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January 8, 2014, FitPastors.com is officially launching and I, for one, couldn’t be more excited. (Read all about what it is here). Here’s why:
1. I want to help women in ministry get healthy. They face their own set of challenges that often contribute to poor eating habits and no time for exercise or self care.
2. I want to help ministry families. I have one of my own and understand how important it is to get easy, inexpensive, and nutritious meals on the table. Keeping health a priority in the home will benefit our families in every area.
3. I’ve dealt with my own set of soda and fast food addictions. However, most people would say I shouldn’t worry about it because it never caused me to become overweight. This is where godly character steps in and makes changes. While my waistline wasn’t affected immediately, my long-term health would’ve definitely taken the hit.
4. I bring a woman’s perspective. The Fit Pastors team recognizes the importance of having a well-rounded approach to coaching men and women in their fitness. We believe both genders should be present to accomplish this.
5. I believe, passionately, in a good splurge. Yeah, you read that right! Just like in the Bible, there is a time and place to feast. The trouble is, our over-indulgent society has misconstrued this entire concept. I want to teach ministers how to indulge appropriately without letting the sin of gluttony raise its ugly head.
This is going to be a life-changing experience for so many. I love that I get to be in on it!!! Click here to enroll in the academy! Do it today for an early bird 10% discount using EARLYBIRD for the code! While you’re at it, share this post on Facebook or Twitter!

My Favorite Gift

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This year for Christmas, I received a priceless gift that wasn’t purchased or packaged or even intended for me. But it was mine nonetheless.
It started as predicted: a tornado of squeals and paper, tossed bags and utter excitement. It was particularly wonderful with Ricky’s sister and her family with us. 3 extra children in the house made it even more joyfully chaotic.
Then came the dreaded words no mother wants to hear: “Mommy, my tummy hurts.” My 9-year-old son, Camden, was hit like a ton of bricks with some kind of stomach bug that kept him near a toilet and trash bucket. “I don’t want to be sick on Christmas!” Me neither, little buddy. Me neither.
Throughout the ordeal, I could hear him praying between heaves, “Jesus. Jesus. Jesus.” I was waiting to hear him say, “Why don’t I feel better yet? I’ve been praying!! But I still feel so bad.” However, despite the never-ending bouts of anguish, his faith didn’t waiver. Rather, it grew.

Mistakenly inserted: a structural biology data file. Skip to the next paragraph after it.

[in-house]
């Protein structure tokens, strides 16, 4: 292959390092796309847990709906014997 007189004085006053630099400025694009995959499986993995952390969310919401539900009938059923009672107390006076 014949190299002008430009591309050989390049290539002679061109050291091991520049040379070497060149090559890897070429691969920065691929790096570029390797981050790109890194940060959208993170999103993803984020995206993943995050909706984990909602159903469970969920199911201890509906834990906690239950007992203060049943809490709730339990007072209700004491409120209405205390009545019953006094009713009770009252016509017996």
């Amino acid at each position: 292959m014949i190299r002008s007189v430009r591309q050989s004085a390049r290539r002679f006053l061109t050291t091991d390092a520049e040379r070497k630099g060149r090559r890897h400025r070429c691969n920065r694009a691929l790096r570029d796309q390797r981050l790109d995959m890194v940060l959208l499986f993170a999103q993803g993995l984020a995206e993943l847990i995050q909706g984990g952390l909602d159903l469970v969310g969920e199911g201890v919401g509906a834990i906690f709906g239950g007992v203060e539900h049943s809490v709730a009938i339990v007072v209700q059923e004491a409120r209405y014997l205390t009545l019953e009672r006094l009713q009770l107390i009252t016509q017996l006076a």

When he was finally able to rest, he said, “Mom, I’ve been praying.”
“I know, baby.”
“You know what I prayed? God, bless this house and this family. Bless me too! Will You please use all Your powers to heal me?! I know that You can do ANYTHING. There is nothing that you can’t do. So, Jesus, please heal me!”
I welled up with tears hearing his absolute assurance in the power and love of God to heal.
Although I was overjoyed at the sight of his body recovering the next morning, the greater gift was seeing the spirit of my son maturing on his own. My faith grew too.

Reasons You Should Reconsider the Daniel Fast

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The new year is fast approaching and, if the trend continues, churches all over the nation will kick off a Daniel Fast. For those of you who are less familiar with this idea, it’s basically cutting out everything from your diet except for fruits, vegetables, and whole grains. Typically, it lasts 21 days.
Now, before I go into why you shouldn’t participate in one of these, let me tell you my personal experience. In 2007, my husband and I were desperately searching for God’s direction for our lives. We had an idea of what He wanted us to do, but we needed clarity in so many ways. So we decided to do a Daniel Fast.
Whoa, Nelly. It was tough. This girl loves her some coffee, bread, and beef. And this girl went 3 weeks without it! It seemed like forever!!! But by day 20, I found myself not wanting it to end in a way. I have never felt more “clear” in all my life. Clear in my mind and clear in my soul. It was beautiful.
So why wouldn’t I want anyone not to experience this? Because real fasting hinges on motives. Here are reasons you shouldn’t fast:
1. Because your Pastor says to. This certainly isn’t the worst reason ever, but it needs to go far deeper.
2. Because this is just the detox you need to kick start your weight loss goals. No, no, and NO!!! My friends, we are sorely mistaken if we believe it’s okay to put dieting and fasting together. From a fitness standpoint, it’s a miserable way to lose 10 pounds just to gain 15 back!! From a spiritual standpoint, you’re missing the purpose of a fast. This isn’t a time to start tacking on all the little perks from your 21 days of sacrifice.
3. So you can show all of Facebook how deliciously indulgent a Daniel Fast can be. I will just say this: “deliciously indulgent” are words that shouldn’t be in the same sentence as a “fast”. See also, Matthew 6:16: “And when you fast, don’t make it obvious, as the hypocrites do…so people will admire them for their fasting.” Perhaps posting about your fast at all on social media isn’t the best idea.
4. So you can get God to do what you want Him to do for you. I want to be very careful here. It’s important to understand the difference between coming to God in need of His hand to move on our behalf, and trying to make God owe us back for what we’re giving up. One can neither obligate, nor manipulate the hand God. He doesn’t work that way. Read Isaiah 58:2-3: “They ask me to take action on their behalf, pretending they want to be near me. ‘We have fasted before you!’ they say. ‘Why aren’t you impressed? We have been very hard on ourselves, and you don’t even notice it!’ ‘I will tell you why!’ I respond. ‘It’s because you are fasting to please yourselves.'”
Those are heavy words right there. I encourage you to really check the motive of your heart before entering into a fast of any kind. It should be a holy time of sacred deprivation. If you’re not there, don’t do it. And don’t feel badly that you’re not.